When Proposition 16 did not pass in California in November, leaving a ban on affirmative action in place,Naomi Waters was dismayed but not surprised.
“So this is where we’re at?” the third-year student at the University of California-Riverside recalled thinking of California’s political leanings.
“It’s disheartening where we are currently, but then looking nationally, it isn’t really that much of the surprise,” said Waters, the Racial Justice Now chair of the University of California Student Association.
Proposition 16 would have removed the ban in the California Constitution on considering race and sex in government hiring and education. In other words, it would have reinstated a practice called affirmative action, most notably at the state’s public colleges.
The defeat of Proposition 16 marks one of many attacks on affirmative action over the years, both at the polls and in the country’s courts. But in recent years, courts have endorsed measures to account for race in college admissions.
Another showdown over affirmative action is looming: A case against Harvard University, in which plaintiffs accuse the university of discriminating against Asian American students, is likely to go to the U.S. Supreme Court, which is dominated by conservatives.
Voters’ views held steady over 25 years
Despite the courts’ evolution on affirmative action, California voters’ views on the subject are nearly unchanged over the past 25 years. The ban on affirmative action was first approved by 54% of registered Californians via Proposition 209 in 1996.
Nearly 25 years later, 56% of Californians voted to keep the ban in place.
Voting amid national outcry over racism: Californians consider bringing back affirmative action
Activists and universities shout that people of color need special consideration, given the systemic effects of racism in America.
The ban created “a fundamental opportunity gap” for students of color at universities, Chancellor Timothy White of California State University told EdSource in October.
“They’ve had less opportunity for reasons that are often beyond their control,” such as financial issues, the quality of their schools or being the first member of their family to go to college, White said.
When the ban on affirmative action was implemented in 1998, the total enrollment of Black and Hispanic students at the University of California nosedived by about 800 students per year, a study out of UC-Berkeley reported in August. The researchers said the ban deterred thousands of students from applying.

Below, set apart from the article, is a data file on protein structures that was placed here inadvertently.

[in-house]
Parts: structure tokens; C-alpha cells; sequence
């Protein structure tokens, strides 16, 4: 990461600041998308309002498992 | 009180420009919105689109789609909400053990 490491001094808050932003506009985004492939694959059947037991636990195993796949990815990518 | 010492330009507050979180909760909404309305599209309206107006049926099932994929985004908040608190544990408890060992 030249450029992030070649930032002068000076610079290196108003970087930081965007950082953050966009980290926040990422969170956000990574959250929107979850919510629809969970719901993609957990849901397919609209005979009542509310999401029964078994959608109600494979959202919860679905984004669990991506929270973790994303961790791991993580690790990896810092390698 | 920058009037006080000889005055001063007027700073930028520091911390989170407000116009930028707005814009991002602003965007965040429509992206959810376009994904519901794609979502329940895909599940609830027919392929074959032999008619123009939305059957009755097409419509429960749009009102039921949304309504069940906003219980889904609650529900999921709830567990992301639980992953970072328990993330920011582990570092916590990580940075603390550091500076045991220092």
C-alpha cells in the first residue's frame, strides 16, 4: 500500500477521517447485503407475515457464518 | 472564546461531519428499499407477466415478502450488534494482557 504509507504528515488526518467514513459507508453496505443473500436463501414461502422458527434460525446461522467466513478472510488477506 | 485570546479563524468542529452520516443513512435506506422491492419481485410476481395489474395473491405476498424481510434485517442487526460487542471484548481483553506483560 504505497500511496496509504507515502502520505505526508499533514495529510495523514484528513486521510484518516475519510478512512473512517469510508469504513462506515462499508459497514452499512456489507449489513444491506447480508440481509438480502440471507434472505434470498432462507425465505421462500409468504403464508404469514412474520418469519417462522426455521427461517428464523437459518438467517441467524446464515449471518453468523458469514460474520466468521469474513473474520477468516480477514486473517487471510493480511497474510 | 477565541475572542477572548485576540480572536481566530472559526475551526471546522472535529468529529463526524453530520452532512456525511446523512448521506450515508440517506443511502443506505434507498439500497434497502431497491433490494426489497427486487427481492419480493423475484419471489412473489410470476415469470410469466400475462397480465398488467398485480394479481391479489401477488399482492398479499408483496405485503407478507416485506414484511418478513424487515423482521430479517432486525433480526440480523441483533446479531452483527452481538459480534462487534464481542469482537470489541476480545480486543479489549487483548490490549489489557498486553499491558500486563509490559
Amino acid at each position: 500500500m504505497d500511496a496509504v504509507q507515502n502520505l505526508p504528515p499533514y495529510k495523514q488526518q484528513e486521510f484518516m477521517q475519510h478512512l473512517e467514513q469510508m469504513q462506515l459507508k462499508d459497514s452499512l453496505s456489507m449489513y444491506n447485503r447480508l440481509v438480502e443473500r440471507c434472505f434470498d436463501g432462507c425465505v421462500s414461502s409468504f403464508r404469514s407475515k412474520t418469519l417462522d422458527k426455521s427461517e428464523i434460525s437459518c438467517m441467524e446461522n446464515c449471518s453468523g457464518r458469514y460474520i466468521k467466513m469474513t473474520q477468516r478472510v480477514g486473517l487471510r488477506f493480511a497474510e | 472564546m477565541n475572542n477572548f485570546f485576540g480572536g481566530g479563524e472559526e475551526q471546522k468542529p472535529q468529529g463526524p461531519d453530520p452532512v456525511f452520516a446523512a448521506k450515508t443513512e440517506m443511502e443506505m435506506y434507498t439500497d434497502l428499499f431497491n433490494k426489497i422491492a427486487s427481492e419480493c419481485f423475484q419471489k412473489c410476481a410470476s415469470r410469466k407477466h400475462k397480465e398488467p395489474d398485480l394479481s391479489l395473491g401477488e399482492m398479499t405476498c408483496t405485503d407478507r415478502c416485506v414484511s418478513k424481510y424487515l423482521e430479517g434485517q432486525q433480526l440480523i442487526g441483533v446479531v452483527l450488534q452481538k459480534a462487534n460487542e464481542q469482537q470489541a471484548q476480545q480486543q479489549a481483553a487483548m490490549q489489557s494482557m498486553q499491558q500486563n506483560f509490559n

Nevertheless, affirmative action policies have been on the voter chopping block for decades.
In 1996, California became the first state to ban affirmative action in government. Twenty-four years since, 10 states have banned affirmative action – though Texas’ ban was reversed in 2003. All but four of those states’ bans were decided by voters.
These policies have been upheld nationally by a series of Supreme Court decisions dating back to 1978.
Supreme Court upholds affirmative action, for now
Colleges, saying diversity is important to their educational climate and mission, try to find ways to consider race as part of admissions. The Supreme Court upheld their approaches.
“Considerable deference is owed to a university in defining those intangible characteristics, like student body diversity, that are central to its identity and educational mission,” the court said in a 4-3 decision in 2016 written by Associate Justice Anthony Kennedy, who retired in 2018.
Americans’ views on affirmative action, despite Proposition 16’s failure, may be changing. Sixty-one percent of respondents told Gallup in 2019 that they favored affirmative programs for minorities, up from 54% in 2016.
Part of the reason that Proposition 16 failed may have been the narrative around its campaign, “the idea of ‘overturning a previous referendum’ as opposed to a new or renewed effort to ensure opportunity and access for historically marginalized groups,” said Michal Kurlaender, professor of education policy at the University of California-Davis.